Thursday, May 31, 2012
Tuesday, May 29, 2012
Chocolate manufacturers have taken note that premium is increasingly populist. Companies that traditionally kept to a narrow, “exclusive” retail footprint have expanded their product lines to mass-market channels, with the more upscale supermarket chains and outlets among the favored outposts. And brands that were mostly known for gifting have partially re-positioned themselves as everyday treats, whether for self-indulgence or for sharing with others. Nothing is more popular than sharing, and nothing is more democratic than chocolate decadence.
Thursday, May 10, 2012
Recession aside, ice cream and frozen desserts have long had a huge consumer following in the U.S., both at retail and on the foodservice side. According to a March 2012 survey conducted by Packaged Facts, almost three out of four U.S. adults (73%) eat ice cream or frozen desserts. Not surprisingly, consumers enjoy more of these treats in the summer, but the recent unusually warm winter boosted business during the first quarter. Some 86% of adults who eat ice cream/frozen desserts have done so at home (or someone else’s home) within the last six months, two out of five have bought ice cream or frozen desserts at a scoop shop for take-out during this timeframe, and one out of four has enjoyed these products sitting down in a scoop shop and/or at a restaurant after a meal.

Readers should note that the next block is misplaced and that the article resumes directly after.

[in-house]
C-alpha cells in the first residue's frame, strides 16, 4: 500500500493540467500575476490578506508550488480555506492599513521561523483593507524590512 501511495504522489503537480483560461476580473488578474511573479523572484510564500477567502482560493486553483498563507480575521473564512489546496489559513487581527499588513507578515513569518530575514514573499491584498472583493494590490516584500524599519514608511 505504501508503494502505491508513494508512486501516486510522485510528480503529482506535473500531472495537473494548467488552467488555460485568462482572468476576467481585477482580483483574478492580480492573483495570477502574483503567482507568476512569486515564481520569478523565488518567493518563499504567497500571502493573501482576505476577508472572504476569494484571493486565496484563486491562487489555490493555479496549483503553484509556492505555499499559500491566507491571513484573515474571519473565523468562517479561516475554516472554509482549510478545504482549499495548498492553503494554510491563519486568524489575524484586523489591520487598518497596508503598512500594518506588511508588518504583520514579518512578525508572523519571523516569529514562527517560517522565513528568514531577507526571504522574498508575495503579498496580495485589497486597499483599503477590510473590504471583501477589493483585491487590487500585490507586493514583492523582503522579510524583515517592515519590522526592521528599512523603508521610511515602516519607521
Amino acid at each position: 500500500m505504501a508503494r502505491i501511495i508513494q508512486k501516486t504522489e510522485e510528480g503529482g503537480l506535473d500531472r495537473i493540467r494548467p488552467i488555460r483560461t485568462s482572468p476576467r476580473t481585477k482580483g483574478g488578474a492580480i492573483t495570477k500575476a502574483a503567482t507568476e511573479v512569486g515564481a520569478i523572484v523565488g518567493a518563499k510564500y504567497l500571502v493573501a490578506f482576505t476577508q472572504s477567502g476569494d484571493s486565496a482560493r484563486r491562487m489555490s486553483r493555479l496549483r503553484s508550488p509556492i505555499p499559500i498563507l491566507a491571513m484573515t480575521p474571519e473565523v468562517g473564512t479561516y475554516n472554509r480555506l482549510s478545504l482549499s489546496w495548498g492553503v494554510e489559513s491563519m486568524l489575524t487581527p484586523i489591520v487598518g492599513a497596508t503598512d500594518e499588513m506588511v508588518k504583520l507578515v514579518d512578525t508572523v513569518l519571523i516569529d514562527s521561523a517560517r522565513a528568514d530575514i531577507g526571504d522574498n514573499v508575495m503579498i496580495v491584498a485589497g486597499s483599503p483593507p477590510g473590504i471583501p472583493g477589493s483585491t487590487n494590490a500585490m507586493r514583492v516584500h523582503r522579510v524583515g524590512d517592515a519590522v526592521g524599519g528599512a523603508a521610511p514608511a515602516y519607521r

In the retail arena, recent launches making a big splash include frozen Greek yogurt, TCBY frozen yogurt, Unilever’s Magnum ice cream bars, and Nestlé’s new Wonka Ice Cream brand. That Mediterranean Diet to Willie Wonka arc tells the story: while households with children remain the heaviest consumers of ice cream, the industry continues to shift toward premium and superpremium formulations that target adult palates. Store brands correspondingly have gotten more sophisticated—think Wegman's Food You Feel Good About Organic Dark Chocolate Ice Cream. The main reason, of course, is the aging of the U.S. population. Older consumers might or might not count calories, but they are more likely to want their calories to count. Another is that self-indulging adults are less sensitive to price changes. Flavor is critical to product success, but witty product names and marketing campaigns don’t hurt, either. And while comfort has been the name of the game during the recession, consumers are likely to swing to celebratory splurges as the economy improves.